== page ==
EXCLUSIVE: Longtime Double Feature Films partners Michael Shamberg and Stacey Sher are amicably splitting up. They formed their shingle in 2003 after splitting with Danny DeVito and Jersey Films, and they have spent the last 22 years together. Between those two companies, they are the kind of understated producers where you look at their resume and go, wow, they made a lot of good movies. That encompasses everything from Get Shorty to Pulp Fiction, Reality Bites, Garden State, Gattaca, Out Of Sight, Man On The Moon, World Trade Center, Contagion, Erin Brockovich and Django Unchained. Shamberg and Sher continue as partners in their television company which has a first-look deal at AMC. They decided they want to pursue film projects individually, but they will remain partners on they Double Feature projects they have percolating – a list that includes Zach Braff’s crowd-funded indie Wish I Was Here and the Scott Frank-directed adaptation of the Lawrence Block mystery novel A Walk Among The Tombstones, which will star Liam Neeson.
Ray Richmond is contributing to Deadline’s conference coverage.
The Kickstarter model of financing movies was front and center this morning at a Produced By conference panel entitled “The State of Producing — Finding Funding, Lining Up Talent & Securing Screens,” which replaced the scheduled session with Tom Cruise (postponed to next weekend). Before the seats were even warm, producer Stacey Sher (Django Unchained, Erin Brockovich, Pulp Fiction) was quizzed about her groundbreaking Kickstarter effort in April on behalf of Zach Braff that found his project Wish I Was Here meeting its $2 million fundraising goal in a mere four days en route to a 30-day total of $3.1 million from a grand total of 46,520 pledgers). “We were absolutely shocked,” Sher admitted. “We became these people who lived for 30 days under both a microscope and a spotlight. And it was excruciating.” Why “excruciating”? Sher explained that by virtue of being Exhibit A in the new media funding model, the haters were inspired to come out of the woodwork wondering why they deserved this kind of support. But she stressed that the experience has been overwhelmingly encouraging and positive. “The people who backed the film are going through every step of its production with us, with more access to how it’s being put together than some of our interns,” she said. Kate Hudson, Mandy Patinkin and Josh Gad will join Braff in the film about a thirtysomething actor who is trying to figure out who he is.
2ND UPDATE, FRIDAY AM: The prognosticators who’ve been telling me that Kickstarter is a game-changing enterprise for movies, are proving to be so Kreskin-like, I will next challenge them to bend spoons with their brains (dated reference). Just a couple days into his attempt to raise $2 million to finance his film Wish I Was Here, Braff is already up to $1,766,130 and counting, from 25,245 people who’ve committed cash for a variety of tchotchkes. The game plan was to use Kickstarter funding, and foreign sales, to raise the $5 million needed to make the movie. Braff, producers Stacey Sher and Michael Shamberg planned to work practically free, upfront. At this rate, Braff will reach his funding goal by the weekend. And with 28 days to go, they’ll likely wind up with enough dough to fund the whole movie without making pre-sales, and maybe enough to pay participants a little bit. This is startling, that so many people are betting on a filmmaker, and not donating because they just want to see a movie version of a favorite TV show like Veronica Mars.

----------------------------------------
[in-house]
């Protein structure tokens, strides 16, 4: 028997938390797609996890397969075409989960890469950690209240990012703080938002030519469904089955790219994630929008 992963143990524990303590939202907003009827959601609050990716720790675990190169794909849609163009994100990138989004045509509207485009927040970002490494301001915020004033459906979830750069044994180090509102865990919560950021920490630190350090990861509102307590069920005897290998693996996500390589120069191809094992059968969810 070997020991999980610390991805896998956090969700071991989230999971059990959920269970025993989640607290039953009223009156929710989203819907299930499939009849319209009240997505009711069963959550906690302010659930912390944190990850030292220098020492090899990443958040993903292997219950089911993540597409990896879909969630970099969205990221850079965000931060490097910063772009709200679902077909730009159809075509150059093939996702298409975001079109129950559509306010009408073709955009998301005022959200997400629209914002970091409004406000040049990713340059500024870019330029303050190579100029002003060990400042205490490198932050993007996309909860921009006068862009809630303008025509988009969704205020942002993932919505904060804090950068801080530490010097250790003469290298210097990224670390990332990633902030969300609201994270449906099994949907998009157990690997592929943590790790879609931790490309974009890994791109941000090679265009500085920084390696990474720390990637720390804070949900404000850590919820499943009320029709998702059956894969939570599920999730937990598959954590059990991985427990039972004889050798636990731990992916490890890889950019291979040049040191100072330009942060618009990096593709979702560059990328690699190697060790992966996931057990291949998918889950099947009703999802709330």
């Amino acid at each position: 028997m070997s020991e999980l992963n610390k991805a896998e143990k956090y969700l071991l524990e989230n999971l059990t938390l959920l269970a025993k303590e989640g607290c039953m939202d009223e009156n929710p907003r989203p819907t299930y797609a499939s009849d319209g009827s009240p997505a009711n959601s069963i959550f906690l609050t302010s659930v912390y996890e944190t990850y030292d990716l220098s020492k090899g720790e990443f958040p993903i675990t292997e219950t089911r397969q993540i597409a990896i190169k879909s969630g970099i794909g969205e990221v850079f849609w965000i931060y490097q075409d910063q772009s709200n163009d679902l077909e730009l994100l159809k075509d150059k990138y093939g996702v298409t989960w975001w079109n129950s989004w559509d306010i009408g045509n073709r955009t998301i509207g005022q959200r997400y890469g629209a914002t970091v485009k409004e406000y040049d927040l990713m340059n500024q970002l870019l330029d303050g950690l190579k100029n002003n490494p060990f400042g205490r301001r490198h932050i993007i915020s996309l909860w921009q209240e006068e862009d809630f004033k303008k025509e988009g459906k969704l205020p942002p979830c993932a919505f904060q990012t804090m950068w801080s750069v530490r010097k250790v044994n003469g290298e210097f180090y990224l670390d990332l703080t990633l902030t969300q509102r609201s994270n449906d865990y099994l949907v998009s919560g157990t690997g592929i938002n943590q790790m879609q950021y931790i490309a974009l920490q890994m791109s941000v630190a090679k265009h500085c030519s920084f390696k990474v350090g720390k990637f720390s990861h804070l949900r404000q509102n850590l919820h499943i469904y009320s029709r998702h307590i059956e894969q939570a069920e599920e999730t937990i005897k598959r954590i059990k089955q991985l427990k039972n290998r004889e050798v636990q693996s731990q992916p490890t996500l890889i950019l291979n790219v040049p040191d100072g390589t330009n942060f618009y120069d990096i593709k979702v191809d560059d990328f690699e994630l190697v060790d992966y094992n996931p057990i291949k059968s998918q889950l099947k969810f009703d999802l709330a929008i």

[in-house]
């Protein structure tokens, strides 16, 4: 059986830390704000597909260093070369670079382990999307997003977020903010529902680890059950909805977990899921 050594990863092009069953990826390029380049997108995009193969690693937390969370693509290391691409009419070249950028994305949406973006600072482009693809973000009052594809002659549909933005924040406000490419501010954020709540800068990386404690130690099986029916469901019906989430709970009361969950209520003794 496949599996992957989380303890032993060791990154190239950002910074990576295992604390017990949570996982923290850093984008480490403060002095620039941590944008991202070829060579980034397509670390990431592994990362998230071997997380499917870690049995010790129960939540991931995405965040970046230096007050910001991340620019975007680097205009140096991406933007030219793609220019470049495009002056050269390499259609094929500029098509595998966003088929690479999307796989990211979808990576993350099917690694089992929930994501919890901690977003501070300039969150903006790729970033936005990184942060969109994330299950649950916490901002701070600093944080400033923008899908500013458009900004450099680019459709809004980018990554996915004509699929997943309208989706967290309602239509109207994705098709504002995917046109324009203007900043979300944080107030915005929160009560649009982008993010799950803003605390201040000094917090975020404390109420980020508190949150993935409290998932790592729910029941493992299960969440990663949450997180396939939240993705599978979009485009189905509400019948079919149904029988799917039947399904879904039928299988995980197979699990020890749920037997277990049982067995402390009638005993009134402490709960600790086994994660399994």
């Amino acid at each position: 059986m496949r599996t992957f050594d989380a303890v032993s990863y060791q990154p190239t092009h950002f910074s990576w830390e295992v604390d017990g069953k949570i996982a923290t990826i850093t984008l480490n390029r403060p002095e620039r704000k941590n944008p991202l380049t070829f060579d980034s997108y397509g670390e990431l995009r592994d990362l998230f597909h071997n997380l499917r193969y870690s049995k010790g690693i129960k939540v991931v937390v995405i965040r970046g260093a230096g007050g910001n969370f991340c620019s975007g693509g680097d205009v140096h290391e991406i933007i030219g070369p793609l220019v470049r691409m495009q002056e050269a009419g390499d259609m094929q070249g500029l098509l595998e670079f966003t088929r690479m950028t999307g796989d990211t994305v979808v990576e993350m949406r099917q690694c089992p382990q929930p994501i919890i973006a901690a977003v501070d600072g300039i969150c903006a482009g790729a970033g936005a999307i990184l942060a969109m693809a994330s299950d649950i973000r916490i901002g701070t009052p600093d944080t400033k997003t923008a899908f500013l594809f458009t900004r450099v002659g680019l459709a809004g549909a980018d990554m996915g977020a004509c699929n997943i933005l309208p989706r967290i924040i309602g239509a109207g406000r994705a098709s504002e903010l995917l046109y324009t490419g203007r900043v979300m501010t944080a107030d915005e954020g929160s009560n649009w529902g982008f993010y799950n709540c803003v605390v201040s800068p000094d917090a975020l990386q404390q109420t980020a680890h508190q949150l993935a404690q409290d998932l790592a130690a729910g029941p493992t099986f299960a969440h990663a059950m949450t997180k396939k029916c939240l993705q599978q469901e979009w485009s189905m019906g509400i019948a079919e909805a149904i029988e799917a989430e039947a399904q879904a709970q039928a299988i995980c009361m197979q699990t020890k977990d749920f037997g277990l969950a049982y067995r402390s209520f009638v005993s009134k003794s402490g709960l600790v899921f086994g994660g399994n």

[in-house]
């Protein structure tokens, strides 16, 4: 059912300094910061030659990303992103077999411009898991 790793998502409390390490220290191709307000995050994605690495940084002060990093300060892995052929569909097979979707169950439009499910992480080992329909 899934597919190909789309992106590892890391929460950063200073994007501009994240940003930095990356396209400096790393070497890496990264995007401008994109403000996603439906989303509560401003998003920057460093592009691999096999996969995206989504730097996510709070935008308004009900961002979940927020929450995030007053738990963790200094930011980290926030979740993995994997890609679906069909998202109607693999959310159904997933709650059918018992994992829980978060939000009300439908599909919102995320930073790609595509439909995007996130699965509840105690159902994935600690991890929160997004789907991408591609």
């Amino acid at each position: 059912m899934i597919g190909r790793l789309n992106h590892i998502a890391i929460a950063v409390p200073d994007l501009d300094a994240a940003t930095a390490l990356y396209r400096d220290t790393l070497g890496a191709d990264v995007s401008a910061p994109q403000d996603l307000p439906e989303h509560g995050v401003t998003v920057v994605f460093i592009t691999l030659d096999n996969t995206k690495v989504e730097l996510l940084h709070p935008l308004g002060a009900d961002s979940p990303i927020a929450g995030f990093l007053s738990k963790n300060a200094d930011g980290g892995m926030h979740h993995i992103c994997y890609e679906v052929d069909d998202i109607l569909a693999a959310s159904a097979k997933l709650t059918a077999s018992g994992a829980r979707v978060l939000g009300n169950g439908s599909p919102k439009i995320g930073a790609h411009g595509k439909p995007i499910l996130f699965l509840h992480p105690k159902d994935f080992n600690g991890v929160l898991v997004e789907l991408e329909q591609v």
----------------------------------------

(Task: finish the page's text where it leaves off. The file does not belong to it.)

EXCLUSIVE: AMC, the network behind Mad Men, Breaking Bad and The Walking Dead, has signed a two-year first-look deal with film producers Stacey Sher and Michael Shamberg‘s Double Feature Films. This marks the first such pact for Sher and Shamberg with a cable network. Under the deal, Double Feature Films will develop and produce scripted projects for AMC. The cable network, which built its brand with classic movies before branching out into original programming, has a successful track record working with feature producers — two of its signature drama series, The Walking Dead and Breaking Bad, are executive produced by Gale Anne Hurd and Mark Johnson, respectively. “What AMC does so well is to tell great stories with fresh characters and their series truly feel like films,” Sher and Shamberg said. “This gives us the opportunity to take what we are so drawn to from the film side and make our own productions on the TV side.”
EXCLUSIVE: Cross Creek Pictures has stepped up to finance A Walk Among the Tombstones, an adaptation of the Lawrence Block novel that seemed to have been put to rest more than a decade ago. DJ Caruso is in discussions to direct a script by Scott Frank. It is one of two pictures Caruso is considering for his next film. The other is Preacher, the John August-scripted film for Sony Pictures and producer Neal Moritz.
Double Feature partners Michael Shamberg and Stacey Sher are producing with Danny DeVito and Cross Creek president Brian Oliver. Shamberg, Sher and DeVito first got Frank to write a script while they were partners in Jersey Films. It had been set at Universal and once had Harrison Ford interested in playing Matthew Scudder, an alcoholic former cop who spends his retirement doing favors for friends, the kind that take him deep into the underbelly of New York City. In A Walk Among the Tombstones, a heroin kingpin’s wife is kidnapped and those kidnappers begin to send her back in pieces. The Scudder character was previously seen in 8 Million Ways To Die.
Back when I saw him in late February at Harvey Weinstein’s Oscar night party for The King’s Speech, Quentin Tarantino told me that his script for a Western was just pouring out of him easily, that he’d finished a …